Good point on the project specific .npmrc.

Another tip is that a separate repository (and credentials) can be configured per scope as well (credit Guillaume Martigny for mentioning scoped modules first below).

@<scope>:registry=http://host/repository/npm/private/
//host/repository/npm/private/:_password=<password>
//host/repository/npm/private/:username=<username>
//host/repository/npm/private/:email=<email
//host/repository/npm/private/:always-auth=true

This can be useful if you have some private modules in a private repository but do not wish to proxy all requests for public modules through it as well.

I also agree npm link is very useful if working on multiple modules and testing fixes.

My last uses of the npm were

  • lose 3 days to make a project work (because of x dependencies random errors)
  • spend hours and hours to "debug" errors like "undefined"
  • eat popcorn while browsing NPM's source and see how to not write code

Savage! But then, this truly reflects on the state of JavaScript: very popular, and very messy.

One thing that comes to mind: you can use npm + unpkg to publish websites 😁

Here's one not a lot of people know about.

npx comes bundled with npm 5.2.0+. It temporarily downloads then executes an npm package that's used as a script (such as create-react-app) without needing to install it anywhere on the machine.

A fun example if you want to try it out is cowsay, a little script that outputs an ASCII cow saying something:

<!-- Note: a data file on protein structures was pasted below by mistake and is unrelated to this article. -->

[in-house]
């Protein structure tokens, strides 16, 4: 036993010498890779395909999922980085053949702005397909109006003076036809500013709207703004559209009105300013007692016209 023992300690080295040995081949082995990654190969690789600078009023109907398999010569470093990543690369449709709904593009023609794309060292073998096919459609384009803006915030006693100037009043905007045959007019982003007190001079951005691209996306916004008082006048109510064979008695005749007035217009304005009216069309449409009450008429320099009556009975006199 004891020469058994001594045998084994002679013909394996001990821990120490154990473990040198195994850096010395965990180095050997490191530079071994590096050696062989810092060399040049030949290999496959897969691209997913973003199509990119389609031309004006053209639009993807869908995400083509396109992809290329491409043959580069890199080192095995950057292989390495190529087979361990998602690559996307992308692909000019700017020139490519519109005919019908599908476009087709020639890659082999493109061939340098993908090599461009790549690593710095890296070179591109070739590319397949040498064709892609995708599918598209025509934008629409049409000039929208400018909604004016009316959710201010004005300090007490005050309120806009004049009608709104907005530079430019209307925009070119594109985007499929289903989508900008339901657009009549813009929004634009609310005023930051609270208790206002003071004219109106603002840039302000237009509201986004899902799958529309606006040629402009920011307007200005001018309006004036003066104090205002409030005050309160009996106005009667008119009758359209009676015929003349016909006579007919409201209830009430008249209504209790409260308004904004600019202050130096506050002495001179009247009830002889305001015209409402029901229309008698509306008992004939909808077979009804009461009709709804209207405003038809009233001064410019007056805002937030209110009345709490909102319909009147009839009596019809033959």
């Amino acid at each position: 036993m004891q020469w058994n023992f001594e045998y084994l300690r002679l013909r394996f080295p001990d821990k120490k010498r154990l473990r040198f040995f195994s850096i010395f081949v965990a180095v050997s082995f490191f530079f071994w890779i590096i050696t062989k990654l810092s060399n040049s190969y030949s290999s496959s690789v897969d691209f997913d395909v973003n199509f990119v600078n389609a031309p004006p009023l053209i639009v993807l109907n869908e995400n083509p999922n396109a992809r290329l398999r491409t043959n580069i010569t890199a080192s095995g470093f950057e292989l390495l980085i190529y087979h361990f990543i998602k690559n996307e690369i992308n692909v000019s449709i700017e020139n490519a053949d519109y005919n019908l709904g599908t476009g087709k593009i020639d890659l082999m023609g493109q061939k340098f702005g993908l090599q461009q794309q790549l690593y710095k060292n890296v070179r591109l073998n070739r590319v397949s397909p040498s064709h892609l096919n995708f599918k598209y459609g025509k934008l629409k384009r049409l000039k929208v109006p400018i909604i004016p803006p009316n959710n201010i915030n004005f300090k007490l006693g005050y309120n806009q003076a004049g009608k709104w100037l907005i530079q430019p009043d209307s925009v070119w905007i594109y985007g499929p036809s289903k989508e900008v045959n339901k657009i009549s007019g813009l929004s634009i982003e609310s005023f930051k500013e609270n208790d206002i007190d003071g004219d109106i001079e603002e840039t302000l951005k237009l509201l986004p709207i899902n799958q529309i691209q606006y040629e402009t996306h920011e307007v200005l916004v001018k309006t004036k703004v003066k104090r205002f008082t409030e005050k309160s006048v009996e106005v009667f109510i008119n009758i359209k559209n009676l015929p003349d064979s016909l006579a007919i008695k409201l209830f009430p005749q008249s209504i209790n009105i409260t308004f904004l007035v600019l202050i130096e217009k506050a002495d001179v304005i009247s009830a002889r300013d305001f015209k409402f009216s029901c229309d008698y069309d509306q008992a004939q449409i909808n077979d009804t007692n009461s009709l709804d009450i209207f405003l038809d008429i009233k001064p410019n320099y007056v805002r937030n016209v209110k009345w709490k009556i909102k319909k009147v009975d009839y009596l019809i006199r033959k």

> npx cowsay "Cows are the silent jury in the trial of mankind."
 __________________________________________
/ Cows are the silent jury in the trial of \
\  mankind.                                /
 ------------------------------------------
        \   ^__^
         \  (oo)\_______
            (__)\       )\/\
                ||----w |
                ||     ||

Fantastic! Thanks for sharing Shawn!

I abuse the heck out of npm scripts. They aren't just for build, serve, and test!

For instance, as a SQA, I need to have packages like Jasmine and Protractor, and then use Protractor to kick off my tests and maintain my selenium package.

So in my package.json, I include in scripts:

  "scripts": {
    // snip
    "update-webdriver": "node node_modules/protractor/node_modules/webdriver-manager/bin/webdriver-manager update",
    "preprotractor": "npm run update-webdriver",
    "protractor": "node node_modules/protractor/bin/protractor path/to/conf/file",
    // snip
  }

So what happens when I run npm run protractor is:

  1. I get the latest selenium jar and chromedriver (and other drivers I don't care about like gecko but whatever)
  2. The local installation of protractor kicks off a test run with the default suite.

Things this buys me: